A Brownfield site is land which has been developed previously and is or has been occupied by a permanent structure. It may be in an urban or rural setting. It does not include agricultural land, forest or parks. Whereas a Greenfield site is Land which has not been occupied by a permanent structure. It usually applies to land in the countryside but can be undeveloped land within an urban setting. Both of these sites can be ideal for the development of new housing but both also have benefits and drawbacks to doing so. Firstly redeveloping Brownfield sites eases pressure on Greenfield sites and is more sustainable. Although Greenfield sites are often on the edge of towns and cities and may have better access, have less congestion, be in a more pleasant environment and have more space and room to expand. Redeveloping a Brownfield site would cause House prices to increase in inner city areas as people are encouraged back to the area. This is a benefit for people already living there but, this might mean that other people cannot afford the houses, and the council will have to provide for them which may cause problems.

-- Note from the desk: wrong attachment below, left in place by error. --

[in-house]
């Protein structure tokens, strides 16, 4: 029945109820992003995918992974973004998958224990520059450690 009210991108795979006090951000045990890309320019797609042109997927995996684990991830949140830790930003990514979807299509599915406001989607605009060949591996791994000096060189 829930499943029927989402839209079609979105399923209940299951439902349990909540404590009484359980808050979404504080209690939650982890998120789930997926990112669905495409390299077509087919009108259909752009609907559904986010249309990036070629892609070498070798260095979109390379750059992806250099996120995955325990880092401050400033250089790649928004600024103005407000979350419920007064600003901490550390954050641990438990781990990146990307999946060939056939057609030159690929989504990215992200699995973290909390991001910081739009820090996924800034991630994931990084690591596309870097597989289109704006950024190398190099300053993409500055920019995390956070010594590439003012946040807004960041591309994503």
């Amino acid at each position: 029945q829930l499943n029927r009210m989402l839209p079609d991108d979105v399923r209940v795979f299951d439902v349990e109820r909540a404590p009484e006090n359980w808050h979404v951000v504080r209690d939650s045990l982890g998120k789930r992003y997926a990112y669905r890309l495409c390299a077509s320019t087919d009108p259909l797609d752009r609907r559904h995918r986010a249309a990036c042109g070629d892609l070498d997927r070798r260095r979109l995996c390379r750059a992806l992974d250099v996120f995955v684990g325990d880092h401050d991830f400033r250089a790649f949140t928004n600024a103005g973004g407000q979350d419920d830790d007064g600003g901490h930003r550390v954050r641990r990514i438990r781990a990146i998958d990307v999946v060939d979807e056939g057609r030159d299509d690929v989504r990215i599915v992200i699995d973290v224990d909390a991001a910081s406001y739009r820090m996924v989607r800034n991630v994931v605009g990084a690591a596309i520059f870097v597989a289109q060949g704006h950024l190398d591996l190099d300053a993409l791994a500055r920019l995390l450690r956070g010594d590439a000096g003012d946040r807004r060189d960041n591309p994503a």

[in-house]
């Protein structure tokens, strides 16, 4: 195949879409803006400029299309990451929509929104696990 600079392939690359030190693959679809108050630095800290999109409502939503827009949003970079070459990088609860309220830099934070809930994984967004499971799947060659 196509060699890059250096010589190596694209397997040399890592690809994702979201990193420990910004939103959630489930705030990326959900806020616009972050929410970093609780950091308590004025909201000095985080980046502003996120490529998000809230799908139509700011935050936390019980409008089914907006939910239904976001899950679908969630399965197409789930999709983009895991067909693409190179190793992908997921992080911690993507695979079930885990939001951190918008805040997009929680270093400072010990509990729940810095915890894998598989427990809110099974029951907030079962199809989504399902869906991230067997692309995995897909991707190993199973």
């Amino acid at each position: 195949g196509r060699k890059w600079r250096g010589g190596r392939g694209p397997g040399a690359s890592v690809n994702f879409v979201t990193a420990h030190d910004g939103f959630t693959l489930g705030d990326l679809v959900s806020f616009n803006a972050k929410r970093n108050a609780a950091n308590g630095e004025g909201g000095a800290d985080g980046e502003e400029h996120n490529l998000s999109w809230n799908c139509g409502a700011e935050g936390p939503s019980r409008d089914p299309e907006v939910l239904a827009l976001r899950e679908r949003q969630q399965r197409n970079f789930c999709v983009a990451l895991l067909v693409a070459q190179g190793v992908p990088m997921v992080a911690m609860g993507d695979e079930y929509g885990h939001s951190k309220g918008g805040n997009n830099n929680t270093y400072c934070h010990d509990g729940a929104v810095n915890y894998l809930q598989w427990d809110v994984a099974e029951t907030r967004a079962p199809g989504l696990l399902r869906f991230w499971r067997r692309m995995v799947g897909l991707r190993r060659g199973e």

Basic Infrastructure already exists in Brownfield sites but in Greenfield sites new drainage, electricity, roads etc. would all have to be produced deeming them more expensive. Although Light industry and Science Parks favour out of town locations on Greenfield sites opposed to Brownfield sites and crucially so do their workers who are happier to live away from urban areas.
New sites are easier to build on as remains of previous land use do not need to be cleared making them more attractive to retail parks, housing developers etc. But using Greenfield sites is not sustainable as there is too much pressure on the rural-urban fringe therefore making the development of Brownfield sites a better option.
There is an issue of contamination and making sites safe for development, given what the...